How to Draw Graphics on Android Canvas in Android Studio (2021)

This entire tutorial will be about the Android Canvas class and some related classes, including PaintColor, and Bitmap. These classes combined bring great power when it comes to drawing to the screen. Sometimes the default UI provided by the Android API isn’t what we need. If we want to make a drawing app, draw graphs, or perhaps create a game, we need to take control of every pixel that the Android device has to offer.

In this tutorial, we will cover the following:

  • Understanding Canvas and related classes
  • Writing a Canvas-based demo app
  • Looking at the Android coordinate system so we know where to do our drawing
  • Learning about drawing and manipulating bitmaps
  • Writing a bitmap-based demo app

Let’s draw!

Understanding the Android Canvas class

The Canvas class is part of the android.graphics package. We will be using all the following import statements from the android.graphics package and one more from the now-familiar View package. They give us access to some powerful drawing methods from the Android API:

import android.graphics.Bitmap;

import android.graphics.Canvas;

import android.graphics.Color;

import android.graphics.Paint;

import android.widget.ImageView;

First, let’s talk about BitmapCanvas, and ImageView, as highlighted in the previous code.

Getting started drawing with Bitmap, Canvas, and ImageView

As Android is designed to run all types of mobile apps, we can’t immediately start typing our drawing code and expect it to work. We need to do a bit of preparation (coding) to consider the specific device our app is running on. It is true that some of this preparation can be slightly counterintuitive, but we will go through it a step at a time.

CANVAS AND BITMAP

Depending on how you use the Canvas class, the term can be slightly misleading. While the Canvas class is the class to which you draw your graphics, like a painting canvas, you still need a surface to transpose the canvas.

The surface, in this case (and in our first two demo apps), will be from the Bitmap class. We can think of it like this: we get a Canvas object and a Bitmap object and then set the Bitmap object as the part of the Canvas object to draw upon.

This is slightly counterintuitive if you take the word canvas in its literal sense but once it is all set up, we can forget about it and concentrate on the graphics we want to draw.

NOTE

The Canvas class supplies the ability to draw. It has all the methods for doing things such as drawing shapes, text, lines, and image files (including other bitmaps), and even plotting individual pixels.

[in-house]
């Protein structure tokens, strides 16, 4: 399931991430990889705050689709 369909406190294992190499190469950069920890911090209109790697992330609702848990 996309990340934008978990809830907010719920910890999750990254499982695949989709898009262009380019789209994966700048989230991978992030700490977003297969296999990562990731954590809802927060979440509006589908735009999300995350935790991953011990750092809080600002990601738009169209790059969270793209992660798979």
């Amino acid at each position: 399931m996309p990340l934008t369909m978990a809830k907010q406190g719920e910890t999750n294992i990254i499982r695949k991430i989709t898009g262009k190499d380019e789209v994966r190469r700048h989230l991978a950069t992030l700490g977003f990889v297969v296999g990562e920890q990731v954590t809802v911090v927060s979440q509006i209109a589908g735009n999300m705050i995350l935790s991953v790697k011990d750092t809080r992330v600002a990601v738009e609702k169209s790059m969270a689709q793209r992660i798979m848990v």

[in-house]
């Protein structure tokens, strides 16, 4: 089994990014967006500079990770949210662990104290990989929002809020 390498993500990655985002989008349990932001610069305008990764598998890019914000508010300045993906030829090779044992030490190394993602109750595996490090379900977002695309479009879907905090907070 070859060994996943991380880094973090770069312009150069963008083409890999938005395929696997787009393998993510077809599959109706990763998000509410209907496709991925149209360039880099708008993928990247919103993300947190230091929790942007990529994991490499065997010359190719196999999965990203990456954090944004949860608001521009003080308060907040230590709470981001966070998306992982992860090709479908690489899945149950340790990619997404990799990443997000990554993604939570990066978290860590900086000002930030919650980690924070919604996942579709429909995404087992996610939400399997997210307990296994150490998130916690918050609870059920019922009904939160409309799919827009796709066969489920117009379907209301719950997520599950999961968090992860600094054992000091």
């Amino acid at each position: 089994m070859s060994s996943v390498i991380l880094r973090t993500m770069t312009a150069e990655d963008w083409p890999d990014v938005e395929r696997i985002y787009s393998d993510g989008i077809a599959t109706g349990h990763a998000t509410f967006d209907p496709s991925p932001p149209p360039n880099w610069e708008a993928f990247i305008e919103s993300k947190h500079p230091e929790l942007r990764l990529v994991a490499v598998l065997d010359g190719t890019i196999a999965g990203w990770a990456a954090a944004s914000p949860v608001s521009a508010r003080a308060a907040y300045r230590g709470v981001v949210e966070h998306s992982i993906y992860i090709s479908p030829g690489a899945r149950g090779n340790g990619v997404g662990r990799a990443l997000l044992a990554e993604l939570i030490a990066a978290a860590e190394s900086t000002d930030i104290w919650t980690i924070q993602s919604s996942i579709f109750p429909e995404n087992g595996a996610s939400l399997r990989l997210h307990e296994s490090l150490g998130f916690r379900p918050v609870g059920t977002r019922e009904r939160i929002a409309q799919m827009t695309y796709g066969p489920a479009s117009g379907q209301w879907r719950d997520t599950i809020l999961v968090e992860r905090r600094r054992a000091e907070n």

The Bitmap class is used by the Canvas class and is the surface that gets drawn upon. You can think of the Bitmap instance as being inside a picture frame on the Canvas instance.

PAINT

In addition to the Canvas and Bitmap classes, we will be using the Paint class. This is much more easily understood. Paint is the class used to configure specific properties such as the color that we will draw on Bitmap (within Canvas).

There is still another piece of the puzzle to cover before we can start drawing.

IMAGEVIEW AND ACTIVITY

The ImageView class is the class that the Activity class will use to display output to the user. The reason for this third layer of abstraction is that as we have seen throughout the book, the Activity class needs to pass a View to the setContentView method to display something to the user. Throughout the book so far, this has been a layout that we created in the visual designer or in XML code.

This time, we don’t want a regular UI; we want to draw lines, pixels, and shapes.

There are multiple types of classes that extend the View class, enabling many different types of apps to be made, and they will all be compatible with the Activity class, which is the foundation of all regular Android apps (including drawing apps and games).

It is, therefore, necessary to associate the Bitmap class that gets drawn on (through its association with Canvas) with ImageView, once the drawing is done. The last step will be telling Activity that our ImageView class represents the content for the user to see by passing it to the setContentView method.

CANVAS, BITMAP, PAINT, AND IMAGEVIEW QUICK SUMMARY

If the theory of the code structure we need to set up seems like it is not simple, you will breathe a sigh of relief when you see the relatively simple code shortly.

A quick summary of what we know so far:

  • Every app needs an Activity class to interact with the user and the underlying operating system. Therefore, we must conform to the required hierarchy if we want to succeed.
  • We will use the ImageView class, which is a type of the View class. The View class is what Activity needs to display our app to the user.
  • The Canvas class supplies the ability to draw lines, pixels, and other graphics too. It has all the methods for doing things such as drawing shapes, text, lines, and image files, and even plotting individual pixels.
  • The Bitmap class will be associated with the Canvas class and it is the surface that actually gets drawn upon.
  • The Canvas class uses the Paint class to configure details such as the color.

Finally, once the bitmap has been drawn upon, we must associate it with the ImageView instance, which in turn is set as the view for Activity via the setContentView method.